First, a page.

Spain’s Sanchez drama: After toying with resignation, PM draws criticism

Pedro Sanchez decries the increasing polarisation of politics in his highly anticipated announcement, which some say was a tactical play.

Spanish Prime Minister Pedro Sanchez announces he will remain in office in a national address from Madrid on April 29, 2024 [Spanish Government TV/Reuters]By Graham KeeleyPublished On 29 Apr 202429 Apr 2024

Madrid, Spain – Millions of people in Spain have been glued to their televisions as Prime Minister Pedro Sanchez made a live address to the nation to say he would stay on in charge of the government.

The announcement on Monday ended five days of high tension. Last week, the country appeared rudderless while Sanchez considered his future over a corruption scandal connected to his wife.

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“I have decided to continue with even more strength at the helm of the government of Spain. Things are going to be different,” Sanchez said as he stared, grim-faced into the camera.

The premier denied the allegations against his wife, Begona Gomez, and said he and his family have been the target of a campaign of slander by political opponents for a decade.

He also rejected accusations that the five days he spent considering his future in office was politically motivated, saying it was time to reflect on the growing polarisation of Spanish politics.

“For too long we have let this filth corrupt our political and public life with toxic methods that were unimaginable a few years ago. Do we really want this for Spain?” he asked.

“I have acted out of clear conviction: Either we say ‘enough is enough’ or this degradation of public life will define our future and condemn us as a country.”

At the El Padron bar in Madrid, Heracles Sanchez was not impressed.

“This was all a stunt in the end. He kept the whole country waiting while he pretended to be concerned about this court case, and all the time, he was going to carry on as normal,” he told Al Jazeera.

“I think he just wanted to win support for his cause because there are elections coming up. If there is nothing in this court case against his wife, let the court decide.”

Voters head to the polls in key regional elections in Catalonia on May 12 while European parliamentary elections are set for June.

Sanchez has long been a hate figure for elements on the Spanish right who oppose his amnesty deal with Catalan separatists in return for their support for his government and his political links to EH Bildu, a party linked to the defunct Basque separatist group ETA.

Far-right groups have previously held demonstrations outside the Spanish Socialist Workers’ Party headquarters in Madrid for months and battered an effigy of Sanchez.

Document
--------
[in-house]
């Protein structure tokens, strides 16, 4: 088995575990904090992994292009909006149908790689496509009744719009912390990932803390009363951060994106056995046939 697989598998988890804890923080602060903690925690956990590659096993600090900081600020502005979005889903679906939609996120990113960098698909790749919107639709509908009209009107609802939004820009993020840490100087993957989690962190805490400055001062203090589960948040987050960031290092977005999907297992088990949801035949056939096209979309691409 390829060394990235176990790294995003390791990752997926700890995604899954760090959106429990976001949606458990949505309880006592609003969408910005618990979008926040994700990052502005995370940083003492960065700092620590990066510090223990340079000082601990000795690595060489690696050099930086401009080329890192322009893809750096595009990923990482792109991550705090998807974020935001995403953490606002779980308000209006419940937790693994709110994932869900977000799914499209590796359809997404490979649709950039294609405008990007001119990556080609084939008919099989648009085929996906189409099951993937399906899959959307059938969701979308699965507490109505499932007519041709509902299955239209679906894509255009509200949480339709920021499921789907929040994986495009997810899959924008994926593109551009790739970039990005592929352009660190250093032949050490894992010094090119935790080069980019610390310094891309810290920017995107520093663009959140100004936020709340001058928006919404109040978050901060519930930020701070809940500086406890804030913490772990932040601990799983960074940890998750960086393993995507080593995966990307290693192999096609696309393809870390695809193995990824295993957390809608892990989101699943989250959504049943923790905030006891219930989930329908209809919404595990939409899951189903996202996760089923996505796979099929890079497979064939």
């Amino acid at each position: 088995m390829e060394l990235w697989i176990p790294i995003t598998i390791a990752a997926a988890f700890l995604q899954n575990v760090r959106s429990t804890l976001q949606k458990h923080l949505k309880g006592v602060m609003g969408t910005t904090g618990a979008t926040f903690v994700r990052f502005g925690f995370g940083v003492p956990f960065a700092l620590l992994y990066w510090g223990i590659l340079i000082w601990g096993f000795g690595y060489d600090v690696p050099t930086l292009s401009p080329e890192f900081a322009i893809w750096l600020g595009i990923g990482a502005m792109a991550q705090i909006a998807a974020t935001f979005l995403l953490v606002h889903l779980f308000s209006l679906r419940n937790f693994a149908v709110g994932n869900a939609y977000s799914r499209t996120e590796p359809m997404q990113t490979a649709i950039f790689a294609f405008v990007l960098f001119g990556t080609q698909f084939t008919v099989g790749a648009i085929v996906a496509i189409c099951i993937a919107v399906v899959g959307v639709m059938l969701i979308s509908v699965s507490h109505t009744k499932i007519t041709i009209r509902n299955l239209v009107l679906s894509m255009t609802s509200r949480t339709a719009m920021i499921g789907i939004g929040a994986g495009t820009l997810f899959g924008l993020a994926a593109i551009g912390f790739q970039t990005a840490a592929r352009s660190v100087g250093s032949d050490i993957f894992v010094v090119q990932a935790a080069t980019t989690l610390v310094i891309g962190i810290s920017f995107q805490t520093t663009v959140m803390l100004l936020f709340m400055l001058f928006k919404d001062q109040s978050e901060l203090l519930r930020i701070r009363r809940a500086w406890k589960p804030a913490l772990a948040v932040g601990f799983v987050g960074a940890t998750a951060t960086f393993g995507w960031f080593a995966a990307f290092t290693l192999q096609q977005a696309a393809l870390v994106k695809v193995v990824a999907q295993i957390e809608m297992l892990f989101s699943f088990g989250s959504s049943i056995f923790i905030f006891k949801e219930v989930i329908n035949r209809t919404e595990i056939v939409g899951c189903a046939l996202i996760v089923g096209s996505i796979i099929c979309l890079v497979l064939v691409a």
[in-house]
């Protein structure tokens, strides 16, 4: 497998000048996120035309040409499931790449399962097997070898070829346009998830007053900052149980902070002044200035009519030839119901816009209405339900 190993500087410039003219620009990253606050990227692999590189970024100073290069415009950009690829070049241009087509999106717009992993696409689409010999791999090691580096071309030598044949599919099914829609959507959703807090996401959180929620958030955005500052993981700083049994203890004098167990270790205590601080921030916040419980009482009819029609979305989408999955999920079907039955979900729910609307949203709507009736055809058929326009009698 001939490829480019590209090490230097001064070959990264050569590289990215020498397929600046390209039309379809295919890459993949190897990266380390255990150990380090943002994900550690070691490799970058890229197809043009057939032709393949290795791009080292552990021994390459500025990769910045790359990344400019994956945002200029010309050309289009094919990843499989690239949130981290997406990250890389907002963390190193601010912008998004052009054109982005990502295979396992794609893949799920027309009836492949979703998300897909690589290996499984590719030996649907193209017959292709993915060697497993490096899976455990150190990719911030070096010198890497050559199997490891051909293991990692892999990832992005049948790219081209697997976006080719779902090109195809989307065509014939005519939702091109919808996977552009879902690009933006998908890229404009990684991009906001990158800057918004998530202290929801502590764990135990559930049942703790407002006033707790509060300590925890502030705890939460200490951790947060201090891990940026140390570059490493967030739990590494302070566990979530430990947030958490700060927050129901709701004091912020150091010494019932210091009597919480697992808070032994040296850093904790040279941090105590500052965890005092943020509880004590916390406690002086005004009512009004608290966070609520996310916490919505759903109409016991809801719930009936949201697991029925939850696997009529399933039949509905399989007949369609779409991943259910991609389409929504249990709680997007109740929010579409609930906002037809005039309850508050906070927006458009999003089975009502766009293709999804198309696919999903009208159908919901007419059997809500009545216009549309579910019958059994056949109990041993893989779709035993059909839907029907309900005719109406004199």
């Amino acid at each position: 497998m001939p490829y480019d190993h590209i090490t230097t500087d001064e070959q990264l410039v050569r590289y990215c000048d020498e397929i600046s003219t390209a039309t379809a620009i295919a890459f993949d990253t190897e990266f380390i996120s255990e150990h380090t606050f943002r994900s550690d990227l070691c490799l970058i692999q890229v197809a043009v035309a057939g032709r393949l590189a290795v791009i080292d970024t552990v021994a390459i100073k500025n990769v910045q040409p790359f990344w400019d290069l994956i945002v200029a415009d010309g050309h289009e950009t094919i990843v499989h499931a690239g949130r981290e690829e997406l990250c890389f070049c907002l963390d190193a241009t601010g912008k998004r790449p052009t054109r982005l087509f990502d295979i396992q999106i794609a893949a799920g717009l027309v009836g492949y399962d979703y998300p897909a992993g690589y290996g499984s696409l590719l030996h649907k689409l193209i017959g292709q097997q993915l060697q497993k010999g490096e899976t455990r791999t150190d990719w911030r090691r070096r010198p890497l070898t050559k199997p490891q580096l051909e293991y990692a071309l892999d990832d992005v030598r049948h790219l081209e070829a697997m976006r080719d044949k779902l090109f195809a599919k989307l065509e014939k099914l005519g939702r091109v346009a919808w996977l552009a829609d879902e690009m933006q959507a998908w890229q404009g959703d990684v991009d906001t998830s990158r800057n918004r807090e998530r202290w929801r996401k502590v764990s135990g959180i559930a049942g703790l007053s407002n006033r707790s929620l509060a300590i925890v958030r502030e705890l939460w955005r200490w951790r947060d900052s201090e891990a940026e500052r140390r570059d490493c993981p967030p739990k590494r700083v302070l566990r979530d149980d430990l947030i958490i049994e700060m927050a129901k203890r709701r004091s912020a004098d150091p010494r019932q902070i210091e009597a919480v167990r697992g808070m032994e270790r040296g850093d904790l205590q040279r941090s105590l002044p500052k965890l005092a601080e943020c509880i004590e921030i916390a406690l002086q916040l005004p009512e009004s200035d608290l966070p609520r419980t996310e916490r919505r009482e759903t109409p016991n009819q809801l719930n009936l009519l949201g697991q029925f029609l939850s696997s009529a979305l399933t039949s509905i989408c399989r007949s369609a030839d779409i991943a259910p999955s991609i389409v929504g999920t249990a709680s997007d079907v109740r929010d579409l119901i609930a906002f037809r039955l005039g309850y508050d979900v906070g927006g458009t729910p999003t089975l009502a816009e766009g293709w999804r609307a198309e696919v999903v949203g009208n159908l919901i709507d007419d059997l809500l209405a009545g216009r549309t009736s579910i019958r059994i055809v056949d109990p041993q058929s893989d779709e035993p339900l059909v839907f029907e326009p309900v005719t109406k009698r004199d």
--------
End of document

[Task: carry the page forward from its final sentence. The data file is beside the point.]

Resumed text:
Pedro J Ramirez, editor of the right-wing online newspaper El Espanol, said Sanchez staged a “political operation”.

“I agree that we need a political regeneration as Sanchez said, but this does not mean we need to restrict judges in what they do by doing this kind of thing,” he told state-run RTVE  television.

Across Madrid, Gema Alamar, who runs a software company, took time away from work to grab a coffee and watch Sanchez on television in her local bar.

“I am glad he has stayed. These allegations are clearly nonsense and have been made up by people who want to see Sanchez out of power. They will do anything to harm him,” she told Al Jazeera.

“Our democracy is poisoned by all this nonsense. We need to wake up and realise the difference between democratic debate and politically motivated bile.”

What’s behind the drama?

The drama began on Wednesday when a court in Madrid opened a preliminary investigation into allegations against Gomez by Manos Limpias (Clean Hands), which describes itself as a union but mainly brings legal cases linked to right-wing causes.

The group said in a Facebook post that it based the court case on media reports.

On Thursday, Madrid’s prosecuting authority said it was appealing against the private complaint laid against Gomez for alleged influence peddling and business corruption.

Ana Carmona, a professor of constitutional law at the University of Seville, said she did not believe Sanchez’s words would change the political environment.

“A declaration by the prime minister will not change the polarised political culture in Spain. The country needs real gestures to do that,” she told Al Jazeera.

“What will be key is how the opposition parties and the country react to Sanchez’s words. Perhaps Sanchez should have called for a vote of confidence in parliament. That way it would prompt debate and commitment to how Sanchez is trying to change the political culture,” she said.

Opposition parties have charged that Sanchez taking five days away from his official duties to consider his future was simply a political manoeuvre.

Isabel Ayuso – the populist conservative head of Madrid’s regional government, who is fancied as a possible future prime minister – told reporters: “The only thing he wants is power without control, without counterweights.”

Oriol Bartomeus, a political expert at the Autonomous University of Barcelona, said the climate of political polarisation was not new in Spain, which restored democracy only in 1978 after a long dictatorship.

However, he said Sanchez had learned from history and would go on the attack instead of giving in to pressure.

“I see lots of similarities with a situation here 30 years ago when the then-Socialist government was facing a lot of criticism for corruption scandals and their policy was to resist. I think Sanchez has learned from history, and he is going to go on the attack too.”

Source: Al Jazeera